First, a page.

These 4 charts explain why the housing market isn’t getting affordable anytime soon

The US housing market isn’t likely to get affordable anytime soon.

Suzanne Tucker/Getty Images

Low inventory and high mortgage rates are keeping the US housing market unaffordable.
Goldman Sachs revised its forecast for home prices and now see them climbing this year instead of dropping.
These four charts explain the state of the housing market and the bank’s outlook. 

On Tuesday, Goldman Sachs strategists told clients they no longer expect home prices to decline this year.

Rather than a 2.2% slide for 2023, the bank now expects a 1.8% increase thanks to persistent inventory snags and other factors juicing Americans’ demand for homes. 

Americans have grappled with low affordability in the housing market. Mortgage rates hovering around 7% have kept current owners unwilling to part ways with low rates they secured previously. That has contributed to the limited housing supply, which in turn has kept prices from falling and sidelined many prospective buyers.

These four charts explain the state of the housing market and the bank’s outlook. 

Goldman’s Housing Affordability Index breached a new record low in August. The gauge is based on household income, housing prices, and mortgage rates.

Goldman Sachs Investment Research

Even with incomes ticking higher, they haven’t been able to keep pace with this year’s skyrocketing rates combined with years worth of home value appreciation. To that point, the share of houses worth $1 million or more is closing in on an all-time high this year.

The bank forecasts mortgage rates to fall by about 100 basis points through the end of 2024, which could “somewhat” stabilize affordability.

Meanwhile, the inventory of existing homes has hit historic lows after declining steadily for a decade. 

Depletion of housing market inventory has resumed.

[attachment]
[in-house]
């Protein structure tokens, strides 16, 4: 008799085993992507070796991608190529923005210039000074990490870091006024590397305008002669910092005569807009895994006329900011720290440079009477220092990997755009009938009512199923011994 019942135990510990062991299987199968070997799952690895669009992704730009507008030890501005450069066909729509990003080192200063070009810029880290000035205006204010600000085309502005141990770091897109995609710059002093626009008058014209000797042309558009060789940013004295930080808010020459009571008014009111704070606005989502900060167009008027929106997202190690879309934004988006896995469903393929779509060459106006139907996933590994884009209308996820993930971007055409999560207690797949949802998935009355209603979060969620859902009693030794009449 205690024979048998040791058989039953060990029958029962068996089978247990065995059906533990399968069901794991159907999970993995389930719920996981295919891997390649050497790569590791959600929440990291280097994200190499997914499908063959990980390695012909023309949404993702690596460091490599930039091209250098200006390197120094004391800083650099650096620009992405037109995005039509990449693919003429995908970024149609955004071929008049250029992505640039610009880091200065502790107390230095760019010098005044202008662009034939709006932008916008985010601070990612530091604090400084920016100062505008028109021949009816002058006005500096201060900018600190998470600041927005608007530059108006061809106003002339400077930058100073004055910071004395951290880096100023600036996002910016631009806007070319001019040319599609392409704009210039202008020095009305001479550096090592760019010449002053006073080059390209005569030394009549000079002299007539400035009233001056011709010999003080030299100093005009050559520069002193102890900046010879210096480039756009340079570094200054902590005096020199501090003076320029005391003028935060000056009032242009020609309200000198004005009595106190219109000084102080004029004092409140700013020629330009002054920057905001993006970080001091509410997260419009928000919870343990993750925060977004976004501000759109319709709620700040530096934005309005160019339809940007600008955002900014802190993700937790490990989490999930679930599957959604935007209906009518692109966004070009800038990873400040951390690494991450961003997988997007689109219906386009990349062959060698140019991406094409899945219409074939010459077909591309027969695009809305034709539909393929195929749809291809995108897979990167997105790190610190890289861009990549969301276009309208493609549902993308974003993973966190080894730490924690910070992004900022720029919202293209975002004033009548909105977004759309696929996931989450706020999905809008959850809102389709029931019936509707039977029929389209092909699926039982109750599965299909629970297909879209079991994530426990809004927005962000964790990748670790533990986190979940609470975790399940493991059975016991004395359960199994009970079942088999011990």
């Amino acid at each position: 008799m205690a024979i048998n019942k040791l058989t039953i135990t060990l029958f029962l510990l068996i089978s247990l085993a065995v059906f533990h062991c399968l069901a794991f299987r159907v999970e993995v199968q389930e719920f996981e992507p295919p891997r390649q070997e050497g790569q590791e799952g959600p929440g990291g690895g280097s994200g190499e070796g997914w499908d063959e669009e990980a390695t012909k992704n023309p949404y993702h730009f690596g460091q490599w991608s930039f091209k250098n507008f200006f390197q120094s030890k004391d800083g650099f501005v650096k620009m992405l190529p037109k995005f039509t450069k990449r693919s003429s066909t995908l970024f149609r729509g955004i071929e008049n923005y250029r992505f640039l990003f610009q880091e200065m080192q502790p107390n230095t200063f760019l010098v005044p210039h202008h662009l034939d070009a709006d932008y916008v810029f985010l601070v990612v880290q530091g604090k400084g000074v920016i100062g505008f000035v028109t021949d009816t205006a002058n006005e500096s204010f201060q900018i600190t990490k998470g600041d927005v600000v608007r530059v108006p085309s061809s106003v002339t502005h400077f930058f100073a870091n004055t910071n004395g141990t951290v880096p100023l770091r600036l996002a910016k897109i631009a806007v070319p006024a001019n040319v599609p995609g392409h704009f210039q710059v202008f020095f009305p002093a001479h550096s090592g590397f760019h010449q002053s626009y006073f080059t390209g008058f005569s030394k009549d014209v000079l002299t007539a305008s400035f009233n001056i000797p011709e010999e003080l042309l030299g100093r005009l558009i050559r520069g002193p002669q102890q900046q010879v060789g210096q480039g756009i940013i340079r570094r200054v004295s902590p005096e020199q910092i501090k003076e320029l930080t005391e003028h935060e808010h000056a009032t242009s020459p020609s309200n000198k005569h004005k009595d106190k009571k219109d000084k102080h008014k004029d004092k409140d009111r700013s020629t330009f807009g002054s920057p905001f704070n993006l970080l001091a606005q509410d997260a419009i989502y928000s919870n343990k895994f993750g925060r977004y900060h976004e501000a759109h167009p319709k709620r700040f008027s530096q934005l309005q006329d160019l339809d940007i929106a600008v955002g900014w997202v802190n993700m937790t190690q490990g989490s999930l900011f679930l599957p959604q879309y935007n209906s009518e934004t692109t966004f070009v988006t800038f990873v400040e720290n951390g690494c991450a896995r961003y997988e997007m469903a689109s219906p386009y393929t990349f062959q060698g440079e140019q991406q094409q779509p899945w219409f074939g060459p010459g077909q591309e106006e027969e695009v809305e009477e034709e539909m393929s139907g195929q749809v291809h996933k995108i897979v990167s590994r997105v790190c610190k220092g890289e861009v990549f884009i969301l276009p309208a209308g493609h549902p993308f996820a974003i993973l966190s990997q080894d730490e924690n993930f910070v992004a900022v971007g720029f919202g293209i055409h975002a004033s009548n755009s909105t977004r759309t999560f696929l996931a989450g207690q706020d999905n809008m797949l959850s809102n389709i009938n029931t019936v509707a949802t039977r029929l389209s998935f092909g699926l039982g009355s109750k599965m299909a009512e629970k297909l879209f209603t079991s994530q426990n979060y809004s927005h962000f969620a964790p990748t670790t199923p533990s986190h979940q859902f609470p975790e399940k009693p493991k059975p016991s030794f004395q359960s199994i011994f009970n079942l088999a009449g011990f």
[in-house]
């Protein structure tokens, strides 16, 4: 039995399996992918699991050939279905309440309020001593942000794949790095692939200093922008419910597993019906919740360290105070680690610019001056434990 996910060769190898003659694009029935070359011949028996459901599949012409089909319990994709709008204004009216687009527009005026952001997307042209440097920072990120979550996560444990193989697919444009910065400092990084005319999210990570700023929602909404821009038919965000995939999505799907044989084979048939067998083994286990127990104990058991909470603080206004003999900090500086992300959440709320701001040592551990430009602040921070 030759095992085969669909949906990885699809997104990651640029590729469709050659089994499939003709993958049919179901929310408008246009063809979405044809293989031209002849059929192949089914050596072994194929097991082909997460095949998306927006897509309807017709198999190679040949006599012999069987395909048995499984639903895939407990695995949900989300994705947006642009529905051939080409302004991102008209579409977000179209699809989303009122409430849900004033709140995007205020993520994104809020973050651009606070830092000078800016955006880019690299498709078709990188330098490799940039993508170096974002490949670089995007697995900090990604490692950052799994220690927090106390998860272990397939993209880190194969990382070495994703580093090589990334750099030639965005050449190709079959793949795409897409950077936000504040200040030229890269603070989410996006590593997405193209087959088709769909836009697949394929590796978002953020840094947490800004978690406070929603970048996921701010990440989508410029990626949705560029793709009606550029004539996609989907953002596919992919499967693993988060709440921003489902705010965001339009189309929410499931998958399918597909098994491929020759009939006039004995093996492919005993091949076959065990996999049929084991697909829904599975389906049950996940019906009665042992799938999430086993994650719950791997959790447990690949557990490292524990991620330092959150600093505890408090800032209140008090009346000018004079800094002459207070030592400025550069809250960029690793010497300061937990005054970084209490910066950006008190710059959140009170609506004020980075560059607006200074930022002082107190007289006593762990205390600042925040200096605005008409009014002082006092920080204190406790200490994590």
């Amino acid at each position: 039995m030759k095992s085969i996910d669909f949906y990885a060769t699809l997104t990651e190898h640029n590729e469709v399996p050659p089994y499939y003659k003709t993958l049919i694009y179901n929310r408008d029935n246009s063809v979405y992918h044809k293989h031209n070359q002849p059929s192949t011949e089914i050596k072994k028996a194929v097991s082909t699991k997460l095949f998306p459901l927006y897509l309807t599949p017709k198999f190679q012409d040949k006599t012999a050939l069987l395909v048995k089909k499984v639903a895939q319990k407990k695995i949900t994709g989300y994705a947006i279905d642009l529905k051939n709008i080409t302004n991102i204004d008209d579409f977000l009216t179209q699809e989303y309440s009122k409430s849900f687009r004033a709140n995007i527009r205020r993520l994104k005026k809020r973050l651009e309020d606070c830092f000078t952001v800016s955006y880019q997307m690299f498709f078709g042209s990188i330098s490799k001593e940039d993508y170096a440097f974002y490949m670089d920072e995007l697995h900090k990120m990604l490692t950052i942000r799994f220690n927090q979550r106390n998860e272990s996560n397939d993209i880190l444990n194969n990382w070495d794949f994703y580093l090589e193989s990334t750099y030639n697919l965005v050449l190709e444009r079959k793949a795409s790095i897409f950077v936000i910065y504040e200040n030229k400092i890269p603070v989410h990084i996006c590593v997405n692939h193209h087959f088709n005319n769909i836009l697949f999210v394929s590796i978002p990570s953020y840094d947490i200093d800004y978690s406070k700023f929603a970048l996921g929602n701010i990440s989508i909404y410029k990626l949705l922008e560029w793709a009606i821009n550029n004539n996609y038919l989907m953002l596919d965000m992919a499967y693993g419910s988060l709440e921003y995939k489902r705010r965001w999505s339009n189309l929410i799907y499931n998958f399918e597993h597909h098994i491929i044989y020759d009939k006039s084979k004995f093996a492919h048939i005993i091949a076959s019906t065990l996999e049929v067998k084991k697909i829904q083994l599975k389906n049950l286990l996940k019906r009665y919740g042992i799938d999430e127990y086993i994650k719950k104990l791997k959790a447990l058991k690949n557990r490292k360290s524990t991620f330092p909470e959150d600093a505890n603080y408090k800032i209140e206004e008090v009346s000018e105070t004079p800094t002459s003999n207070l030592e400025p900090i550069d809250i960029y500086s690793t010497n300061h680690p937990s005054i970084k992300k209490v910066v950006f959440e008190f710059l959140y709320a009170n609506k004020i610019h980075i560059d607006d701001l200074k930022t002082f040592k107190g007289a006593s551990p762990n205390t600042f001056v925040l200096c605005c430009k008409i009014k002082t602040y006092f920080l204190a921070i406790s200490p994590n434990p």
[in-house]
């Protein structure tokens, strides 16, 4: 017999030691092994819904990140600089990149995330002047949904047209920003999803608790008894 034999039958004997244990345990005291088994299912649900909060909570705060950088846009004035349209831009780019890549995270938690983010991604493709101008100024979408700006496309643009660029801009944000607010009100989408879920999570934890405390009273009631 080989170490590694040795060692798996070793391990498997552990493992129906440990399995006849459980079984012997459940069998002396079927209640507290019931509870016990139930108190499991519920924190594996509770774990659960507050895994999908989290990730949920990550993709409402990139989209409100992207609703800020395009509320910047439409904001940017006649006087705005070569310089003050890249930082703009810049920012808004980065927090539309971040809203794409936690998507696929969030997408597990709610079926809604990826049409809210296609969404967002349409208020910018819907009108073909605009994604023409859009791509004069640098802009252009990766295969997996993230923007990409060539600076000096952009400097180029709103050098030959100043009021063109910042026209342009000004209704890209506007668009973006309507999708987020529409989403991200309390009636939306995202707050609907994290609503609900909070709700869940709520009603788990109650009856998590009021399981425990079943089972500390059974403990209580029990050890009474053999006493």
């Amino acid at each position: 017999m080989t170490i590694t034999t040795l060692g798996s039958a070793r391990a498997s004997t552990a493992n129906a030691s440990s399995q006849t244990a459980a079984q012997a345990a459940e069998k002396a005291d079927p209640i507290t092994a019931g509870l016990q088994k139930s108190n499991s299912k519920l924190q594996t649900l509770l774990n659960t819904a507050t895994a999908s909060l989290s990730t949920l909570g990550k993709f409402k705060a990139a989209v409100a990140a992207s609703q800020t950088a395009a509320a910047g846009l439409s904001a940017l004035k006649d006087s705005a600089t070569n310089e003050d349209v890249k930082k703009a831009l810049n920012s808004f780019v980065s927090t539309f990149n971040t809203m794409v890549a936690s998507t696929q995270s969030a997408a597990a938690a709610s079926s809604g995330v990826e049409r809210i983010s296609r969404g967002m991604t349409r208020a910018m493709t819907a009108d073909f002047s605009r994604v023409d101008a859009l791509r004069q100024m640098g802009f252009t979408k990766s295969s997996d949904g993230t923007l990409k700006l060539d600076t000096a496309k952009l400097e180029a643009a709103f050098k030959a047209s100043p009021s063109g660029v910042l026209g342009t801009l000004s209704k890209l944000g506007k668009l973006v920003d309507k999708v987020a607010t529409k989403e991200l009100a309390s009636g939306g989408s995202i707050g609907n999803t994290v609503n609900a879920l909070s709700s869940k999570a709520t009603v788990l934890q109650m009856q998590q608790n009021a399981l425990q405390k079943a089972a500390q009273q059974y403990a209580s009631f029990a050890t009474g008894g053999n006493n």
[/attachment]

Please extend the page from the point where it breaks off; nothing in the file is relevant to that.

Goldman Sachs Global Investment Research, National Association of Realtors

“New listings are being added at the lowest pace on record, driving positive net absorption even amid paltry purchase application volume,” Goldman strategists said.

And much of the supply of newly built homes are still under construction, meaning they do little to ease the current inventory shortage in existing homes.

The bank also highlighted that new home completions remain below pre-pandemic levels, and housing starts posted a slight decrease in June.

Goldman Sachs Investment Research

Separate from the supply side, demand is also more robust than expected, according to Goldman Sachs, and much of it can be traced to non-economic sources such as household formation — which is well above its long-term trend — and seasonal turnover. 

“Homebuyers have demonstrated behavior that, in our view, reflects unsustainable adaptations to elevated mortgage rates,” the strategists said. “For example, the average debt-to-income ratio on conforming purchase mortgages is over 38 percent, a significant aberration from post-Global Financial Crisis averages.”

Goldman Sachs Investment Research

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